Improved health tops nearly every new year's resolution list ever made, 2019 will be no different. From this, running comes to the forefront of our ‘get in shape’ plan because of its ease (almost everyone can shuffle one foot in front of the other, not saying it is easy) and relatively low cost (a decent pair of shoes and some running gear is all you need). While this plan seems fool-proof, there is a reason 60%+ of the people we see in our clinic are runners, new and old.


While running seems easy to do, there are many things to consider. Are you a runner? Have you ran since high school, or ever? Did you know your body type matters? Can you cover 1-2 miles and not be in misery the next day? Do you have good shoes? Do you have a partner to run with, accountability is essential for follow-through? You didn’t think about any of that, did you? While we will have more running and running-related injury articles to share with you in 2019, let’s start with some current research (Nerd-Alert).

Article 1: ‘How Do Novice Runners With Different Body Mass Indexes Begin a Self-chosen Running Regime?


  • In this study, the authors gave 914 novice runners a GPS watch and tracked them over a year to study their habits and direction of their running habits. The group was divided into 3 groups based on their BMI (Normal, Overweight, & Obese) to help determine if there were any differences and similarities in their training selection.

What They Found:

  • The first interesting finding was that in this self-guided exercise program, all categories selected similar training doses. The authors suggest that this may explain the higher injury risk among overweight and obese runners compared with normal-weight runners.

  • Normal weight runners ran faster and farther than their overweight and obese counterparts. This is anticipated as these are all novice runners, but the perceived effort was not established and could be an interesting metric to develop.


  • Starting a new exercise program is exciting, but one must also be willing to understand and see that they are at a starting point. Novice runners are at high risk of injury if they start too fast, or do too much too soon. An initial dose of high volume can lead to an injury that causes you to become inactive, losing any benefits you sought to gain in the first place.

  • BMI is important to consider. Have a higher BMI does not mean you can or should not run, it means that the programming must be different. Training has to do with ‘load,’ and by that, we mean that if you are 200 lbs, it is a bit more challenging and harder on your body to run 3 miles than for someone who is 150 lbs. This changes as we continue training and adapt, but at first, we must take things slow.

  • Any activity is better than a sedentary lifestyle! Remember to take things slowly. Your body will be sore, but that is to be expected. If you have pain, or your soreness lasts longer than a few days after exercise, seek professional guidance on preparing your body and running programming.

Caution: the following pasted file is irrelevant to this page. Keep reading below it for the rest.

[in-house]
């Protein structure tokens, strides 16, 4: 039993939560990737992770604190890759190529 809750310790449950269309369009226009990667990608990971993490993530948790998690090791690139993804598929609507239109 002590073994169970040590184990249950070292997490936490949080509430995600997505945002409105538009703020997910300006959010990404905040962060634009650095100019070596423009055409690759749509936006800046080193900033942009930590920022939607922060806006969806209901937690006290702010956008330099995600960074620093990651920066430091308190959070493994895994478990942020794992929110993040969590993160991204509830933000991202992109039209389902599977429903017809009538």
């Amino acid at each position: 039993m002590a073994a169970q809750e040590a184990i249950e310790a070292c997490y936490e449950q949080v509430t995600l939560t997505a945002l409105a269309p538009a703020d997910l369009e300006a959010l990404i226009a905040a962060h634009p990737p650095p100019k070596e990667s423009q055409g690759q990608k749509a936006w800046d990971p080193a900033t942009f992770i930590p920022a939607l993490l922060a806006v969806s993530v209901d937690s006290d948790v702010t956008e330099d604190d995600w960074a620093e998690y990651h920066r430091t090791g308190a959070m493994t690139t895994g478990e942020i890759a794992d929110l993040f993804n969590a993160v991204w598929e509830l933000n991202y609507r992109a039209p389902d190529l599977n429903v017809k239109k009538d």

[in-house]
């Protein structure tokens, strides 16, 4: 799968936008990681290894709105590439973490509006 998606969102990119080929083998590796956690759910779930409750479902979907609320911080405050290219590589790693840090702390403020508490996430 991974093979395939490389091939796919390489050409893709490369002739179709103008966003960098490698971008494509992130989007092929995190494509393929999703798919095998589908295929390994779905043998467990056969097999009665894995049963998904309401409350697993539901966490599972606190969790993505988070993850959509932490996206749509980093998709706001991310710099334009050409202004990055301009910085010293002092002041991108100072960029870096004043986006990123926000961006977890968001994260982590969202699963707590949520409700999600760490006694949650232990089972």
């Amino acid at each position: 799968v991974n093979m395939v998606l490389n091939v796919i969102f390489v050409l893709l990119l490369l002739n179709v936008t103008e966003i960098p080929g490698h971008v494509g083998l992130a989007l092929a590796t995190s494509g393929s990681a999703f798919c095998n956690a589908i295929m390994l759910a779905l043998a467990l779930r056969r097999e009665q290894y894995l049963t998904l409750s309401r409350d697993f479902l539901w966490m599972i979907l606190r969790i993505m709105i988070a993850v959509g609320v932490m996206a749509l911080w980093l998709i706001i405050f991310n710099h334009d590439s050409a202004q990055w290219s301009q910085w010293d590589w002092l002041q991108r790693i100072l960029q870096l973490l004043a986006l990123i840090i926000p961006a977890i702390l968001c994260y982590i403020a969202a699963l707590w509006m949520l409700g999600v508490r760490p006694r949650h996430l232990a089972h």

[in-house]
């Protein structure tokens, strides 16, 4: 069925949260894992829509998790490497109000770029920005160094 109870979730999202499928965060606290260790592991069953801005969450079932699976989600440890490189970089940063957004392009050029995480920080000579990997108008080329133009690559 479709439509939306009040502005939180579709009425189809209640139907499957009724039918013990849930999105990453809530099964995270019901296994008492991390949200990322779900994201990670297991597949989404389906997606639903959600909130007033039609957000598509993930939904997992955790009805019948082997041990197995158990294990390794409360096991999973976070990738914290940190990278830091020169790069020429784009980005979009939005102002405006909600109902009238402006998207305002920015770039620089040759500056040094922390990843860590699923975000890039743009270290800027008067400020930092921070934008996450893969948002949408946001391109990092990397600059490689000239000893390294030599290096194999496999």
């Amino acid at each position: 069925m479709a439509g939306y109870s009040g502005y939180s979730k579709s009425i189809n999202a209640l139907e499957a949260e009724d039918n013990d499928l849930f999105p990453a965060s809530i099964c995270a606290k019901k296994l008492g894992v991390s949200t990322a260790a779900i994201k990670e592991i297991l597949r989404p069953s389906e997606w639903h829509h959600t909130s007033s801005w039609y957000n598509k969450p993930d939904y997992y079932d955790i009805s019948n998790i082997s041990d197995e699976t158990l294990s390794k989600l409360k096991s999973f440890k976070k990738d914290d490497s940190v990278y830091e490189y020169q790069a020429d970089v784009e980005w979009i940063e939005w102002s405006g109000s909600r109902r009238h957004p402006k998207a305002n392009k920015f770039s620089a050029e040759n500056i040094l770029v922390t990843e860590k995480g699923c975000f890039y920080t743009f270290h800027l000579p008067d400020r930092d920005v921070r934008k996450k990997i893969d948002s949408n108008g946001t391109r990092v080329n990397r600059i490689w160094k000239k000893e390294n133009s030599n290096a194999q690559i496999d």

Article 2: ‘Progression in Running Intensity of Running Volume and the Development of Specific Injuries in Recreational Runners:


  • The authors of this study followed 447 runners over a 24-week running program. Their goal was to determine the risk associated with high-intensity running plans and high-volume running plans.

  • Before the study began, they hypothesized that runners on the high-intensity program would have higher rates of Achilles tendinopathy, calf injuries, and plantar fasciitis while runners on the high-volume program would experience more runners knee, iliotibial band syndrome, and patellar tendinopathy.

What they found:

  • Over the 24-week training program, 80 runners sustained an injury. However, the authors found no difference in the risk of injuries related to training volume or intensity.


  • The others suggest this discrepancy between these results and other related studies and running-related injury beliefs are related to the periodization of the running schedules, the scheduled running intensities, and the categorizations of injuries.

  • Runners or all shape, sizes, and abilities will eventually run into injury. Prevention by adhering to a solid warm-up routine, frequent attention to weaknesses and immobilities, while also modifying a training plan to one's abilities can help prevent injury.

  • When beginning a new running plan, or increasing your volume or intensity, it is suggested to do one at a time. Listen to your body and take time off as needed.

If you are taking up running again, or for the first time, and you have questions, we are here to help. Running injuries are common. You often do not have to stop running, just a rework and refocus of your training plan. Train Hard & Train Smart.

Happy & Healthy 2019!

Dr. Reheisse is a Board Certified Chiropractic Sports Physician practicing in Cottonwood Heights Utah. Revive Sport & Spine provides evidence-supported chiropractic care and conservative sports injury management.